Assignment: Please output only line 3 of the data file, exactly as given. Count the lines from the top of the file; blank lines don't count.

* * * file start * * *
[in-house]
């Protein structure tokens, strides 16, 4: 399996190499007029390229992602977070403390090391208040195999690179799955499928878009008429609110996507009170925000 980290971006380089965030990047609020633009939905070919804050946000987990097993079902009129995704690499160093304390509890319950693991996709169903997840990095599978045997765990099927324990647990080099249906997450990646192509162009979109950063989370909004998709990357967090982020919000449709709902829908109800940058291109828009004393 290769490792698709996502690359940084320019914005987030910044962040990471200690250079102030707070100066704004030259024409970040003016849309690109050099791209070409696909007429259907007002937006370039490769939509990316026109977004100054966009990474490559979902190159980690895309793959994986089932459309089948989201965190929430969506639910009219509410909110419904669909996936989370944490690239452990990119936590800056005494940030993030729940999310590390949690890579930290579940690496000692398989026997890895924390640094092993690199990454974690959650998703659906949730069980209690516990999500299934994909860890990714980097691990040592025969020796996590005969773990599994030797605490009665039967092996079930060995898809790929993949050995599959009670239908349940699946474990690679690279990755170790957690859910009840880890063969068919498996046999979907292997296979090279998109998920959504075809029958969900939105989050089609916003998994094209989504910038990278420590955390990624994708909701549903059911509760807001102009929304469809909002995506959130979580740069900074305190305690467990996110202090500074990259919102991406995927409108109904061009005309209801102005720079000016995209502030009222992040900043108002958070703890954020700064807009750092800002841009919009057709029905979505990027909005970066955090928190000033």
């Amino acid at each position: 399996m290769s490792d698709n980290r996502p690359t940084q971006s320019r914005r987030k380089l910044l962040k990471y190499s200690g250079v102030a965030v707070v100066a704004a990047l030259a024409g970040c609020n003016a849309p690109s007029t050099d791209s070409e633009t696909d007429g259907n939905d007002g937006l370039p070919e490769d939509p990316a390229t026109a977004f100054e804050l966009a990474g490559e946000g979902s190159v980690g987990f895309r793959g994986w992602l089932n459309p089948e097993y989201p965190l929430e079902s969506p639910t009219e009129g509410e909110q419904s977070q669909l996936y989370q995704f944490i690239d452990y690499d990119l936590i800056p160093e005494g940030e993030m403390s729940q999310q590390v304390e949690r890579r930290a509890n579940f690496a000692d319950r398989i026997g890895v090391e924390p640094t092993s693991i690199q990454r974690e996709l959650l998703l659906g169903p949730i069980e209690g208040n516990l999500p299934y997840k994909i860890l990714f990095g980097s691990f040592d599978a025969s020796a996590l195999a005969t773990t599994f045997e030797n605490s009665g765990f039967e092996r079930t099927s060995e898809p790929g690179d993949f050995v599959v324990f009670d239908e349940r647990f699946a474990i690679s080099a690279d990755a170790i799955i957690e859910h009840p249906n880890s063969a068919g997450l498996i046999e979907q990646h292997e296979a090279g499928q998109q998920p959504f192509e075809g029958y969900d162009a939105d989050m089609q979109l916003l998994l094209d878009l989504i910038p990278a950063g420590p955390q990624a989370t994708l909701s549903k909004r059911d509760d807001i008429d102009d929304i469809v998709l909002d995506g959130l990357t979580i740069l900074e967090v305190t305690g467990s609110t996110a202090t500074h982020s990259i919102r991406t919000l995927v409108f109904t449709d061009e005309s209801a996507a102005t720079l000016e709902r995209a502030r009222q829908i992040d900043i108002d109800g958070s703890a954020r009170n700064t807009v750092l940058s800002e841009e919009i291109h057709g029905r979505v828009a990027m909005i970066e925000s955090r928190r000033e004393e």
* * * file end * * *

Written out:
């Amino acid at each position: 399996m290769s490792d698709n980290r996502p690359t940084q971006s320019r914005r987030k380089l910044l962040k990471y190499s200690g250079v102030a965030v707070v100066a704004a990047l030259a024409g970040c609020n003016a849309p690109s007029t050099d791209s070409e633009t696909d007429g259907n939905d007002g937006l370039p070919e490769d939509p990316a390229t026109a977004f100054e804050l966009a990474g490559e946000g979902s190159v980690g987990f895309r793959g994986w992602l089932n459309p089948e097993y989201p965190l929430e079902s969506p639910t009219e009129g509410e909110q419904s977070q669909l996936y989370q995704f944490i690239d452990y690499d990119l936590i800056p160093e005494g940030e993030m403390s729940q999310q590390v304390e949690r890579r930290a509890n579940f690496a000692d319950r398989i026997g890895v090391e924390p640094t092993s693991i690199q990454r974690e996709l959650l998703l659906g169903p949730i069980e209690g208040n516990l999500p299934y997840k994909i860890l990714f990095g980097s691990f040592d599978a025969s020796a996590l195999a005969t773990t599994f045997e030797n605490s009665g765990f039967e092996r079930t099927s060995e898809p790929g690179d993949f050995v599959v324990f009670d239908e349940r647990f699946a474990i690679s080099a690279d990755a170790i799955i957690e859910h009840p249906n880890s063969a068919g997450l498996i046999e979907q990646h292997e296979a090279g499928q998109q998920p959504f192509e075809g029958y969900d162009a939105d989050m089609q979109l916003l998994l094209d878009l989504i910038p990278a950063g420590p955390q990624a989370t994708l909701s549903k909004r059911d509760d807001i008429d102009d929304i469809v998709l909002d995506g959130l990357t979580i740069l900074e967090v305190t305690g467990s609110t996110a202090t500074h982020s990259i919102r991406t919000l995927v409108f109904t449709d061009e005309s209801a996507a102005t720079l000016e709902r995209a502030r009222q829908i992040d900043i108002d109800g958070s703890a954020r009170n700064t807009v750092l940058s800002e841009e919009i291109h057709g029905r979505v828009a990027m909005i970066e925000s955090r928190r000033e004393e």